A project manager is responsible for overseeing the completion of a project, and they will typically be involved with every step of the process from hiring to construction. Project managers can work in any number of fields, and their projects can range from developing a new gated community to releasing a new type of music player device. However, the overwhelming majority of project managers are involved with construction, and their projects tend to be commercial in nature. Just a sample of the average project manager tasks could include hiring new employees, getting approval from the country for construction to begin, creating a timeline for the project and acting as a liaison between staff, managers, suppliers and the community.
Project Manager Educational Requirements
It is incredibly rare to secure a position as a project manager without a bachelor's degree. While there are some entry-level positions accepting applicants with just a two-year associate degree, those are generally the exception to the rule. The most successful project managers will major in subjects like construction science, project management, construction engineering or building science in order to sufficiently prepare for their careers. It may also be beneficial for project managers to earn certifications such as the Certified Construction Manager designation from the Construction Management Association of America or the Certified Professional Constructor designation from the American Institute of Constructors.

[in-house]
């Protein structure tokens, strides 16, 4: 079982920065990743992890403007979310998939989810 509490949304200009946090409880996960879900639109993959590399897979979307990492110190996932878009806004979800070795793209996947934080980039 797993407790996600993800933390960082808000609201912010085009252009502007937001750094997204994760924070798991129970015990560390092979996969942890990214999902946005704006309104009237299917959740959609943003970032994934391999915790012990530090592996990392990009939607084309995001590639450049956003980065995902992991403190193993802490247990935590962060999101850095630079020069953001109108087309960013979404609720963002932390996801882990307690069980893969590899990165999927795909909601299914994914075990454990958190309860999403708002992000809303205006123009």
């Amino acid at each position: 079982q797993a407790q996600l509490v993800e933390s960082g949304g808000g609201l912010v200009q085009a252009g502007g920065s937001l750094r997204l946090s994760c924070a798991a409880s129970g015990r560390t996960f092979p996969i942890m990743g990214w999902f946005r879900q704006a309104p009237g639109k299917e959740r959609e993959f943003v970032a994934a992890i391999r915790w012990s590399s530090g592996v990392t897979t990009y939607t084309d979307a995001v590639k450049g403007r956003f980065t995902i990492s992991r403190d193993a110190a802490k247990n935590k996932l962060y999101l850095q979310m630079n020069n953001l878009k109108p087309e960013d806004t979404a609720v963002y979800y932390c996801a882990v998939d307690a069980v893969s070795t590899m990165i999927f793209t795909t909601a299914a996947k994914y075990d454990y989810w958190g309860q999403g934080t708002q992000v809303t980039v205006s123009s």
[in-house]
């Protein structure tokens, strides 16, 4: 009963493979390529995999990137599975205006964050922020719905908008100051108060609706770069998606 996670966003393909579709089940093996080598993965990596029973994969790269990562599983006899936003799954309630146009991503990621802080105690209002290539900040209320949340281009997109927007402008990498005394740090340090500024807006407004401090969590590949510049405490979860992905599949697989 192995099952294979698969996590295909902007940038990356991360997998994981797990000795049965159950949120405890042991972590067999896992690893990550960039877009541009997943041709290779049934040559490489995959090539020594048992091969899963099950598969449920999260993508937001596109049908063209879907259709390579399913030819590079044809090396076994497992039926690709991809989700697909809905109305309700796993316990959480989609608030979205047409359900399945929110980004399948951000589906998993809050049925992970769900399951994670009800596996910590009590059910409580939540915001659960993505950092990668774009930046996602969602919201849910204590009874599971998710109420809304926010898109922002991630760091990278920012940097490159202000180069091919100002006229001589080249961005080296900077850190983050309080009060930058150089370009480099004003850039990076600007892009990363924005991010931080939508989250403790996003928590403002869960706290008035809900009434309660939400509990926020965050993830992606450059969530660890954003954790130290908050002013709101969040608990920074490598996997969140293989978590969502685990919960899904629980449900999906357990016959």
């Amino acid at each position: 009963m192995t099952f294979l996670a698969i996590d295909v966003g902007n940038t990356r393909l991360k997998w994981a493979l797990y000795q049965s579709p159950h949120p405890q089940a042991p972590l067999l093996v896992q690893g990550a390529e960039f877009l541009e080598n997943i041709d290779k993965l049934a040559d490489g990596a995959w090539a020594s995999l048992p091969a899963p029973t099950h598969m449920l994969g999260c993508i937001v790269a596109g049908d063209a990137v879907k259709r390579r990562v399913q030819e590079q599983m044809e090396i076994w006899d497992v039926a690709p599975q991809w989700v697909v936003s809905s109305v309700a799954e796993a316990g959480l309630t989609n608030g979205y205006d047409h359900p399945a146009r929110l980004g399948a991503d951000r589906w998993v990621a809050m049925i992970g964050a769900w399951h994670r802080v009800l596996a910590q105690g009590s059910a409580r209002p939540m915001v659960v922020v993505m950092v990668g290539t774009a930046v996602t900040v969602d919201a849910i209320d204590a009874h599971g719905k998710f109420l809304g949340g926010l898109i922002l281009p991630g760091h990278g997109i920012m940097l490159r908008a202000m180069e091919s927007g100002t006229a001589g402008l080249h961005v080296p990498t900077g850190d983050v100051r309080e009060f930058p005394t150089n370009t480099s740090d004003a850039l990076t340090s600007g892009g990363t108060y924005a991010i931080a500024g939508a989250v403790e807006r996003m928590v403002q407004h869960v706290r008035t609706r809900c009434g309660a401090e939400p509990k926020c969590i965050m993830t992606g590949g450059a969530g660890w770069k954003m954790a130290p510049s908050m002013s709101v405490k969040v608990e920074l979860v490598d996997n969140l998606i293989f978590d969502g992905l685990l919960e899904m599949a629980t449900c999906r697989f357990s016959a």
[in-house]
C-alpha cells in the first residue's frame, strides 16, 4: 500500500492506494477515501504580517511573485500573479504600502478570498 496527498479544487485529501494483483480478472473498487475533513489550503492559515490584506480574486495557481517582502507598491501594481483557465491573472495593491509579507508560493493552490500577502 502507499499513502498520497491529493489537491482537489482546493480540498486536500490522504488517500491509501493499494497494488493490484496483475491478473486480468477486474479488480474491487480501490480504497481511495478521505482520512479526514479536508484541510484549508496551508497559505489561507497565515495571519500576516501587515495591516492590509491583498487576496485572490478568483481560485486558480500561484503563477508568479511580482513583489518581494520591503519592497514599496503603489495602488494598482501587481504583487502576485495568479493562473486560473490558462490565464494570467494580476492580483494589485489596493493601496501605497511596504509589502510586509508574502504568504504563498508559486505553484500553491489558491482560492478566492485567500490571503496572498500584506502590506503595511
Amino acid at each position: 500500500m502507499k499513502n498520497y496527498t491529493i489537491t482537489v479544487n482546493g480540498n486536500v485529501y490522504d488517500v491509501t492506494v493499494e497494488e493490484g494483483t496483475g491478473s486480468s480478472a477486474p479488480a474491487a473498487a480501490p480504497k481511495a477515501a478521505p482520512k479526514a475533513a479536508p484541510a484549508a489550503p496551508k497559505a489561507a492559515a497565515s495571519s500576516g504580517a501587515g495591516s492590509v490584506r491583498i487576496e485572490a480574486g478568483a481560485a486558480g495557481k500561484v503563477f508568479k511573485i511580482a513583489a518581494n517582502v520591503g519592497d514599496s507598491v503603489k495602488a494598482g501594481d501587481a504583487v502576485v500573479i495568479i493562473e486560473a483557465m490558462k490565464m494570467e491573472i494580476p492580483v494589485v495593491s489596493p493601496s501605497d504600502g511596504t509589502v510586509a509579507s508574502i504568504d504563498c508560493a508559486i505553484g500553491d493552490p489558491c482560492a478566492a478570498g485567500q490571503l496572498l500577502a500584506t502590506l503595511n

Project Manager Job Market
Statistics predict that between 2012 and 2022, the job market for project managers in the United States will grow by an impressive 16 percent, which is above average for careers in the country. This increase will translate to more than 80,000 additional project managers jobs over the next decade as well as countless similar positions like that of project administrator, project assurance specialist and release manager.
Project Manager Salary
In 2012, the average median salary for a project manager was $82,790. The highest salaries in the industry tend to go to project managers who are employed in civil engineering firms while the lowest salaries tend to be for specialty trade contractors or nonprofit project managers.